On a sunny Friday morning in mid-October, Zahra Karinshak met with me at Boulder Creek Coffee in a small room upstairs so that we could talk in a somewhat peaceful and quiet setting. Karinshak looks to be the average mom in Lawrenceville in a black and gray dress with her dark hair slightly frazzled from the wind.
Once we sat down, she was eager to share her story with me, handing me one of her campaign flyers. On the front, her roles are stated with some details below each header: veteran, federal prosecutor, and mother.
She told me she’s been a Georgian all her life but has lived in District 48 for the past 24 years. When asked to share a little about herself and her story, she revealed that she grew up and went to school in Lafayette in Walker County, Ga.
“I was very fortunate when I went to the Air Force Academy. I did have a full scholarship. I had a job when I graduated. I was in the Air Force and served as an intelligence officer during the First Gulf War and got to do all these crazy, interesting things that I would have never done coming out of rural Georgia with no money,” Karinshak said.
“And that kind of set me up for success, which is great and not something I anticipated because of the economics of my situation. We’d grown up poor — on welfare and food stamps and not able to travel and do those kinds of things,” Karinshak said. “I’m living my father’s American dream.”
When asked why she was running for state Senate, she explained her own children, both older teens, were the ones who encouraged her to run. “The reason I’m running is because … I actually take my kids to school every morning, and they’re both teenagers, and so we get to talk in the car, and that’s one of the few times we get to really talk. During this last election, they were concerned. ‘Mom, no one is being kind to each other. Everybody is yelling and screaming at each other, on both sides, and nothing is getting done.'”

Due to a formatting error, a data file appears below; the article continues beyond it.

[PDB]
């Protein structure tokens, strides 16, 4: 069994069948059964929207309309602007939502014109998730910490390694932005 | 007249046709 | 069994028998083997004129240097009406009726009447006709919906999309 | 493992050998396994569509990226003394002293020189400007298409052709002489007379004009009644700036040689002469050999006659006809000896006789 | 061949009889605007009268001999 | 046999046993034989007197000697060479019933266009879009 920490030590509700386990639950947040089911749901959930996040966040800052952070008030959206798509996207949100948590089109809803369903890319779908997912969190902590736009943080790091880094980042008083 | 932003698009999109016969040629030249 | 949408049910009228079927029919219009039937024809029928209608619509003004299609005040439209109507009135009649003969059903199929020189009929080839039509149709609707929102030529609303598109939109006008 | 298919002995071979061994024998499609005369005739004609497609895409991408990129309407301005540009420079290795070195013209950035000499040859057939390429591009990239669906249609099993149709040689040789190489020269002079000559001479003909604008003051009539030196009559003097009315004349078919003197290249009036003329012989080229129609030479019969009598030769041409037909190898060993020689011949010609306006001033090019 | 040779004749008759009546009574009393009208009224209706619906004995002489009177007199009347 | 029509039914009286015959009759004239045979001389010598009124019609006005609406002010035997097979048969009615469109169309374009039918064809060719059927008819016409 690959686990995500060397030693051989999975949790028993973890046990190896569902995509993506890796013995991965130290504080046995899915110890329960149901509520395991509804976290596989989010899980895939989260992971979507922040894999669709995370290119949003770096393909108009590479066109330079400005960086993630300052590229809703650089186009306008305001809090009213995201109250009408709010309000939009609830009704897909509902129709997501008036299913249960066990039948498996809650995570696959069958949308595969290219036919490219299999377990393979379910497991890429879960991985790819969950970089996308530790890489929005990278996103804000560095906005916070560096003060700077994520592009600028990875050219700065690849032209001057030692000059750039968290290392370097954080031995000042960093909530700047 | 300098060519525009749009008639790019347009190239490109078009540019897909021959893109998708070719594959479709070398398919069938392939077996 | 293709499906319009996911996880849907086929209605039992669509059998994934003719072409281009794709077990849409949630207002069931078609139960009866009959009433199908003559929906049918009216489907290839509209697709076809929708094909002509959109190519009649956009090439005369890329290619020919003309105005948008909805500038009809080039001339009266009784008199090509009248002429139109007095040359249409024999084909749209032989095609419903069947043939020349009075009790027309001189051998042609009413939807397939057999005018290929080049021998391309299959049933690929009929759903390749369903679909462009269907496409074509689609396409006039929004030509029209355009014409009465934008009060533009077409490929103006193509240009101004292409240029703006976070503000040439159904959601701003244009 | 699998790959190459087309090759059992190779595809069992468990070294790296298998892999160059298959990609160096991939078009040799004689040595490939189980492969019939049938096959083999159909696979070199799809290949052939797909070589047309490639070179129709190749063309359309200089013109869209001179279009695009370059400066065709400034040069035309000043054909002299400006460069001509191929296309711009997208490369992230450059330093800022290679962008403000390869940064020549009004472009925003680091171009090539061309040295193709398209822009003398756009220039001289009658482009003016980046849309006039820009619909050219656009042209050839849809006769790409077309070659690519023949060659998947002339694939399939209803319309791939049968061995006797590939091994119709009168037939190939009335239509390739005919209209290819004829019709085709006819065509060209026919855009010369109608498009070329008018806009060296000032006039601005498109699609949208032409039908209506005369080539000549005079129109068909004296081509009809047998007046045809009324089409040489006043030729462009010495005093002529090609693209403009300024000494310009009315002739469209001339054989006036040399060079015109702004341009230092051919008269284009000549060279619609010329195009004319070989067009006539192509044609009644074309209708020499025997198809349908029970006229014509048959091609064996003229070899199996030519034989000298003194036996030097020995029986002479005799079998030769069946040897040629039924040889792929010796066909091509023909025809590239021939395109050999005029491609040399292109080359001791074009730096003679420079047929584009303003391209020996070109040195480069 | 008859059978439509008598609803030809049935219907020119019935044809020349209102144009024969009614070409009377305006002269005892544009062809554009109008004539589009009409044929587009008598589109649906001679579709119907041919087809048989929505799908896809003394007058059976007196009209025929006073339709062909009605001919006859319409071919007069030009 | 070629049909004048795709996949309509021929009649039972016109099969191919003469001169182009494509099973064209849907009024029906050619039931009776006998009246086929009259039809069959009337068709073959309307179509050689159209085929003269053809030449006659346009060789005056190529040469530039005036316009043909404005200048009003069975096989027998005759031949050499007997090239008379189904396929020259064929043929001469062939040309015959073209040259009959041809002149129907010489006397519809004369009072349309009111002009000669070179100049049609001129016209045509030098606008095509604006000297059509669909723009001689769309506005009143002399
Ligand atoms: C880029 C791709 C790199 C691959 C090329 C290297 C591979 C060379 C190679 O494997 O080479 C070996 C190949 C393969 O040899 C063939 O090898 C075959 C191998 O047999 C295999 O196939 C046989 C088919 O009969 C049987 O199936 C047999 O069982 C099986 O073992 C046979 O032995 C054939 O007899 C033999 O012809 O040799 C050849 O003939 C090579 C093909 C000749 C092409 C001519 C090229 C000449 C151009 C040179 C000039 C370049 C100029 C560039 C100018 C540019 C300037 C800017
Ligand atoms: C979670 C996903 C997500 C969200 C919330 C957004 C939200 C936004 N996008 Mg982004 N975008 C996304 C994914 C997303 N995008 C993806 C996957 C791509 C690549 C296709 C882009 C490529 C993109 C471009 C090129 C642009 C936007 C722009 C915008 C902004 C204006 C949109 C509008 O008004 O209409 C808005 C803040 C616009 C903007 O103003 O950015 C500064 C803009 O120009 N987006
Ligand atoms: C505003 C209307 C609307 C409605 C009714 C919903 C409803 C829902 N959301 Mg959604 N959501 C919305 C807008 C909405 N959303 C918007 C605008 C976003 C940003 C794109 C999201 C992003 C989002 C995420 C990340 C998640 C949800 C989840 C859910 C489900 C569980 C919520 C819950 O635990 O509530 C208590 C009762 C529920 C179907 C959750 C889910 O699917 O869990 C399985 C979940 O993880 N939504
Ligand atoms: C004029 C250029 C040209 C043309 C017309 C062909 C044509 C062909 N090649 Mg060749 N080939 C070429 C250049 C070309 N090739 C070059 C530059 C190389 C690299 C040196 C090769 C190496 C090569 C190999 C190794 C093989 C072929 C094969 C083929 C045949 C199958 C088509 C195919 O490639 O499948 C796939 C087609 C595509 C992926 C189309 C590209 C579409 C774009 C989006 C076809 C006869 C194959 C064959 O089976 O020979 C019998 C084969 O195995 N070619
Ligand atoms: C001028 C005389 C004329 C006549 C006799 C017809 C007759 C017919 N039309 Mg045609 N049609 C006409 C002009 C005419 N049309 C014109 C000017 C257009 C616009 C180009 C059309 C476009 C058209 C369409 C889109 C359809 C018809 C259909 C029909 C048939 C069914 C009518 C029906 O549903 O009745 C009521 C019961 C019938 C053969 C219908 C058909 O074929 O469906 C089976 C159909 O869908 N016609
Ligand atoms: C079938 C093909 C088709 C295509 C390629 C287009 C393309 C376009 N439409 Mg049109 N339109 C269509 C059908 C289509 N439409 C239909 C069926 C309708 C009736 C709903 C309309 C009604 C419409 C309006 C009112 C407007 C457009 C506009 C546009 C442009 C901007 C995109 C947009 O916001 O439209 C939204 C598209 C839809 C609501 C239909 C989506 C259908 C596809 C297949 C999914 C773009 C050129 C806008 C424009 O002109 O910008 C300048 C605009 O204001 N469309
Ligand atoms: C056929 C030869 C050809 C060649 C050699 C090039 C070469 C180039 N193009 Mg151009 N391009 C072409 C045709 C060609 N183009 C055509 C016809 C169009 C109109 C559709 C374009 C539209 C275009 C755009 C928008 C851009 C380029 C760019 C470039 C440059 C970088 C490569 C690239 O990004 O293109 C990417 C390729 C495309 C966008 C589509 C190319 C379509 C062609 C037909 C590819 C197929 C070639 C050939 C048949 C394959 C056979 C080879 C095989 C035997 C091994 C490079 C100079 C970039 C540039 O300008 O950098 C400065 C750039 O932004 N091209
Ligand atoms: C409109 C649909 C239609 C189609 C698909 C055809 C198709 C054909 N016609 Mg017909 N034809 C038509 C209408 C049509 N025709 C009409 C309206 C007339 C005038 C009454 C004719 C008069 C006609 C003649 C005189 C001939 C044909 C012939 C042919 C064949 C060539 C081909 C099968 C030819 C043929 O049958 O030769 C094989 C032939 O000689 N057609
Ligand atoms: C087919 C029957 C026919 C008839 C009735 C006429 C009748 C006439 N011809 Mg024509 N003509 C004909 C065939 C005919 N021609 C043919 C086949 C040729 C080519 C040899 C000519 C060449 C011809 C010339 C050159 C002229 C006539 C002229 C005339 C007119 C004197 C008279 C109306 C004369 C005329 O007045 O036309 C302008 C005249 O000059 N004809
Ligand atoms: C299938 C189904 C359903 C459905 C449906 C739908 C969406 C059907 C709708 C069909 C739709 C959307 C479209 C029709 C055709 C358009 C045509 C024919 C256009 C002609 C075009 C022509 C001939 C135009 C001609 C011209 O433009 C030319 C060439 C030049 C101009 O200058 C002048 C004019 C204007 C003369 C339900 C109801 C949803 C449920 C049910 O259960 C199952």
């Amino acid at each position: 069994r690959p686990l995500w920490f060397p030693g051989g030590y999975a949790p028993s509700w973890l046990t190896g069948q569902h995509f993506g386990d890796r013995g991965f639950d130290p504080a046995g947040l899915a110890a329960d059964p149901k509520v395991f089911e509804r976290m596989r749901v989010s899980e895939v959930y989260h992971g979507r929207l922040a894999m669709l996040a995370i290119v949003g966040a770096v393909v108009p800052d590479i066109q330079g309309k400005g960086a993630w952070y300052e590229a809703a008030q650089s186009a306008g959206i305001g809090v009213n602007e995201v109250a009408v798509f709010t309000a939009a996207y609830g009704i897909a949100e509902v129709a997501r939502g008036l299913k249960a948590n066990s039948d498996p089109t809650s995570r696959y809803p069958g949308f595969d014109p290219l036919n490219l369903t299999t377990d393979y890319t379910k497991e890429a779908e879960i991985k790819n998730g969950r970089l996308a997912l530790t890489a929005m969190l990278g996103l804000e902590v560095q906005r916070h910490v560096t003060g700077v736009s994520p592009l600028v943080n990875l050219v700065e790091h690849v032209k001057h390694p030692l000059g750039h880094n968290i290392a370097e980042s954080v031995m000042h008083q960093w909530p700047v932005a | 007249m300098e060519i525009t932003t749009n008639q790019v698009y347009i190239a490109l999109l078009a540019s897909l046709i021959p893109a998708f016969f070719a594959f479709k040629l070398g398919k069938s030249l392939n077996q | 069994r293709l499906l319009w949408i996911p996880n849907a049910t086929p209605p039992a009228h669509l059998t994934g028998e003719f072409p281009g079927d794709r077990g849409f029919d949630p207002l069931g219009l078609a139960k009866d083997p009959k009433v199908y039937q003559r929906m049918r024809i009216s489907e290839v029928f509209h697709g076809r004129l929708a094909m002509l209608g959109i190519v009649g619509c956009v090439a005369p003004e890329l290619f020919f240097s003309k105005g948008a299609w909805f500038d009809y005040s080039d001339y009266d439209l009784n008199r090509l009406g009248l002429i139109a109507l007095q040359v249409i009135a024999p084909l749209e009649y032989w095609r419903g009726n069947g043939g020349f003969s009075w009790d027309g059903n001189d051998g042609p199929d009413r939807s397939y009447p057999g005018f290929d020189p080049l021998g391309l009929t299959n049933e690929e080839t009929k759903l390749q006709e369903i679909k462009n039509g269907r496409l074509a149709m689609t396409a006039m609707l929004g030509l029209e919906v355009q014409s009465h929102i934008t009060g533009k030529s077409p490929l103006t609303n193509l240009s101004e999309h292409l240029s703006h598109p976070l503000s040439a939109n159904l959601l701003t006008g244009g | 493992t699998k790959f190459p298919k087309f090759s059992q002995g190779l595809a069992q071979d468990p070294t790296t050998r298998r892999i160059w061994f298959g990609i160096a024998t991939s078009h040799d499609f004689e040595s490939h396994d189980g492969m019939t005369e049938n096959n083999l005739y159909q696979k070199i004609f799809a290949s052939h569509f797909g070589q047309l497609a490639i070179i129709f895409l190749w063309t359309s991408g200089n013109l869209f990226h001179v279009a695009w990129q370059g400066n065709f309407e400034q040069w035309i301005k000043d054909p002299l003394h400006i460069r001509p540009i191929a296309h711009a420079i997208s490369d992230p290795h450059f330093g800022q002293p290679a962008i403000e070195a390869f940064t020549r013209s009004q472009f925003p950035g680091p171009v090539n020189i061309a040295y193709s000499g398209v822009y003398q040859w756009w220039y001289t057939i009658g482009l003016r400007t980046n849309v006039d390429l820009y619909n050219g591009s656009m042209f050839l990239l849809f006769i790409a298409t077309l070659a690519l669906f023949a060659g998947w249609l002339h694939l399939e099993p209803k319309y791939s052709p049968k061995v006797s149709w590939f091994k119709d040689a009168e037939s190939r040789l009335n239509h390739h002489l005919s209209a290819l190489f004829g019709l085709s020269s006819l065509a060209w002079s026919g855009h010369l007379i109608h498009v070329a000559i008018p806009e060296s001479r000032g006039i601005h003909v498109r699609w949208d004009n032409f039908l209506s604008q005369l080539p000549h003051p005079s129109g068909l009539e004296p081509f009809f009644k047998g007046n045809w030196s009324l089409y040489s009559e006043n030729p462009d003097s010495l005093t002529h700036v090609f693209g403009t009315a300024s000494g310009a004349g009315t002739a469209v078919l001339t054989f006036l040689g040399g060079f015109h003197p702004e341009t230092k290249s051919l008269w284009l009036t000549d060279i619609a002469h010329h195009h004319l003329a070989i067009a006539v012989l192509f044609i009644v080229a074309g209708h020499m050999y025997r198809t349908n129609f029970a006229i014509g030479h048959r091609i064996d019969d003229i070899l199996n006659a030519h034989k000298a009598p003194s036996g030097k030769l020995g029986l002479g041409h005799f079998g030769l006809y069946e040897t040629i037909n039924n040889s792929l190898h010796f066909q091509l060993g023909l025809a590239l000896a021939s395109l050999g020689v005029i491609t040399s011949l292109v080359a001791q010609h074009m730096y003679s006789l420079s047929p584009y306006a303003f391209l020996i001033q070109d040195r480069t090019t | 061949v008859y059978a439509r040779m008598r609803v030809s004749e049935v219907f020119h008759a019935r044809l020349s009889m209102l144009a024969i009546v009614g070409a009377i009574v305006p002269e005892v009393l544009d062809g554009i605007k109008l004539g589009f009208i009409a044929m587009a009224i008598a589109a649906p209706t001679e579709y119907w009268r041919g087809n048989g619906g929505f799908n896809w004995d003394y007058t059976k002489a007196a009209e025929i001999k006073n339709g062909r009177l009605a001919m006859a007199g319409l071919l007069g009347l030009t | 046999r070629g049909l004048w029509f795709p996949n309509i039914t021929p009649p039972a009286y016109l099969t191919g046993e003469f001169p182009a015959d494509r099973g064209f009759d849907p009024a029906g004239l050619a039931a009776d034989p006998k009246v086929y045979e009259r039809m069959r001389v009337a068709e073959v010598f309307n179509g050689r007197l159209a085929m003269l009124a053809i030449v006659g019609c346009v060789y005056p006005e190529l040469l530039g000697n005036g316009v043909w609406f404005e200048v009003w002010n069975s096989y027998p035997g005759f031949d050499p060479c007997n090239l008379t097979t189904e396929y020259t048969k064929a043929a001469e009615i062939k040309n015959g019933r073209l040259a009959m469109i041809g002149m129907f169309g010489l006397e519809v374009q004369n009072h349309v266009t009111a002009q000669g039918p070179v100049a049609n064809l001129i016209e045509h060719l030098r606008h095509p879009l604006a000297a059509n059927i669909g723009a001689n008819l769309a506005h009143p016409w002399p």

Karinshak laughed a little, and then continued, “So that evolved to the point of ‘Mom, I’ve decided you’ve got to do something.’ I kind of laughed and asked them, ‘Well, what do you think I’m going to do?’ And they said, ‘Well, Mom, you’re a lawyer and you love people, so you need to run for office.’ So here I am.”
If elected, she would be a representative of District 48, which includes the communities of Alpharetta, Berkeley Lake, Duluth, Johns Creek, Lawrenceville, Norcross, Peachtree Corners, and Suwanee, adding that the district is one of the most diverse in the country. She would be involved in state policy and laws, as well as budget issues. Karinshak is also the daughter of an Iranian immigrant, and her campaign is endorsed by the Iranian American Political Action Committee (IAPAC) and has a strong local following in District 48.
As a partner at Krevolin/Horst LLC, she is listed as a top whistleblower attorney for cases such as white collar criminal defense, corporate internal investigations, and complex civil litigation. Her biography on the firm’s site also backs up her claim of working on a government level, having served as Assistant U.S. Attorney for the Northern District of Georgia for 8 years, which gave her experience in conducting grand jury investigations, trials, and prosecuting cases involving fraud, public corruption, money laundering, violent crimes, child exploitation, and immigration.
“One reason I’m particularly well suited for that is I’m a lawyer, and I have been involved in the past in attacking statutes for their constitutionality because I have done some civil rights work,” Karinshak said. “Also, (I have been involved) in drafting laws because I was counsel to Roy Barnes back in the day when he was governor, and he was the last Democrat to hold office. I’ve also been tapped by other folks throughout the years to comment on certain laws or draft certain laws on both sides of the aisle.”